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16 April 2011

Poetry Lives Locally and Globally

We had a great open mic Friday night.

Stan Wolzen participated as did Elizabeth Jahn, Ann Edmonds, Margaret Green, Jim Ferolo and Deb Crowson, all reading their own work  All but Stan have probably been in writers' groups together and are probably all part of  Phidian, so they were worried about "everyone" having heard the poems already.  Rest assured, I had not, although being a poet, also, I don't like to have an audience hear something again.  Stan, too, agreed, commenting that musicians have it easy -- audiences want them to sing the same songs again, but he writes a new piece for each Franklin Grove get-together on the first Friday of each month.

Jim read those of two other local poets who do not go out in public anymore: Ed Beatty and Robert McClain.  He encouraged the others to go visit them.

Being with the actual writers is always a learning experience, because they give background on why and how the poem came into being.  On the other hand, I like to adhere to the philosophy of poetry by my high school  Spanish teacher, also a poet, Robert Manley, who felt he could not elaborate on one of his own poems, because  it is self-contained.  Everything he wanted to say is in the poem.  The words and construction of the poem are all that should be needed for the reader/listener to make his own interpretation.  Still, interpretation is not the same as hearing about the "backstory" to a piece.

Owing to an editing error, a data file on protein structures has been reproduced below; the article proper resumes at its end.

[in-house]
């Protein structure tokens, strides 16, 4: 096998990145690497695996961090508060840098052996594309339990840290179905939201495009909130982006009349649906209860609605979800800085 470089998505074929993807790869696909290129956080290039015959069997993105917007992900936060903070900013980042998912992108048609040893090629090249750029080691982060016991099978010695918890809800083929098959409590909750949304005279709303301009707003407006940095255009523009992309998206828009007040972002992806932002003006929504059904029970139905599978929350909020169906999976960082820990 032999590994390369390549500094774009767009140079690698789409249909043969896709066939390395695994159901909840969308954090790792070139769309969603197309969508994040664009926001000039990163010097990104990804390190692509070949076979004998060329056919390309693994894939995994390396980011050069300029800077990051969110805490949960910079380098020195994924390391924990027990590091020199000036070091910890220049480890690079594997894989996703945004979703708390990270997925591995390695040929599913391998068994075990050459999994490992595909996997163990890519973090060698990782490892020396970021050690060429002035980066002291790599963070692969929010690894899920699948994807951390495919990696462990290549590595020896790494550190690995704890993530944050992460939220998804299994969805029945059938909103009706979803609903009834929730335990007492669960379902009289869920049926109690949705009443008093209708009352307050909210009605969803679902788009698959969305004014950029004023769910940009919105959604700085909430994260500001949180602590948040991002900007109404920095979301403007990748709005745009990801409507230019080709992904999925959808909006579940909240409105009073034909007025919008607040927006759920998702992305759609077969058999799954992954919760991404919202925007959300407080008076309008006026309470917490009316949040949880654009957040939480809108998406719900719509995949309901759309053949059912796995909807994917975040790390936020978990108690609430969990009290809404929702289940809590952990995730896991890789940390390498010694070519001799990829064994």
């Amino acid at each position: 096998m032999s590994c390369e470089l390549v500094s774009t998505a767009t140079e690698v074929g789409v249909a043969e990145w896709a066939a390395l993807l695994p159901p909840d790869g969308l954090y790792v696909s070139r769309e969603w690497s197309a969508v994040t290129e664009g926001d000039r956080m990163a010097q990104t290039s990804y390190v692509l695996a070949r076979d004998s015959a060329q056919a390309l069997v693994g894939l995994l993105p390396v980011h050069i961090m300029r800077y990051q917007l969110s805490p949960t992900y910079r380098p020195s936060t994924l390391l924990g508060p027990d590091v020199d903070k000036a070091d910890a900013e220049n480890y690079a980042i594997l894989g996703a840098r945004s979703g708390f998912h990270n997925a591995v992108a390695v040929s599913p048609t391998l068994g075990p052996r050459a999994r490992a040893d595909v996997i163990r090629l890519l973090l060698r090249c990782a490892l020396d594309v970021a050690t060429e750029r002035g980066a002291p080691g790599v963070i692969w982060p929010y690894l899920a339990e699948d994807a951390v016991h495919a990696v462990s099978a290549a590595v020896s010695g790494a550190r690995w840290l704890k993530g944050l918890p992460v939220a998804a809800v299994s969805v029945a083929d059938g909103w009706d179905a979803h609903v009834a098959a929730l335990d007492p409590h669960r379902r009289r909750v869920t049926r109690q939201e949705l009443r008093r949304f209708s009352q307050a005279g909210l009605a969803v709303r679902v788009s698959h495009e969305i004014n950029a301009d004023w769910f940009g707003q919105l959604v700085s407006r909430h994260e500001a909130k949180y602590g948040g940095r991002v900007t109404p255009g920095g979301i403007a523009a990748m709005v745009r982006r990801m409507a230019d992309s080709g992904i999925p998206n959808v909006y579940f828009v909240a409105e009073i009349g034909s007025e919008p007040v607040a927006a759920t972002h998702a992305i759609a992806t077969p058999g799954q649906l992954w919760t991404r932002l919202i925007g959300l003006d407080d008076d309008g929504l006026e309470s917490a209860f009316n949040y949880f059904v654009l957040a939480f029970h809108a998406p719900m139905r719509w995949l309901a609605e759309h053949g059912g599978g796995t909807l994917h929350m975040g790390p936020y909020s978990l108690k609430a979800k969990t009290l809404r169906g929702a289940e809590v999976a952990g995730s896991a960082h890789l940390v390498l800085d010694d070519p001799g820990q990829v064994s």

Additionally, I introduced a great anthology of poetry (and from which I had meant to read should there be a big enough lull), The Poets Laureate Anthology, containing poems from all forty-three persons who held the position of Poet Laureate of the United States.

For a long time, the position was called "Consultant in Poetry to the Library of Congress."  There were writers who I did not know had held the position, like Conrad Aiken, as well as very famous poets like Robert Frost.  In modern day, we have Billy Collins, Rita Dove, Howard Nemerov whom I met while at Washington University (and about whom I wrote a poem while marveling at his striding across campus totally unheralded).

All in all, it was a great open mic poetry night.  I closed the mic at 8pm -- the last quarter hour having been filled with desultory discussion on poetry and other small matters of life, with a poem by Kevin Stein, who became Illinois State's Poet Laureate in 2003.

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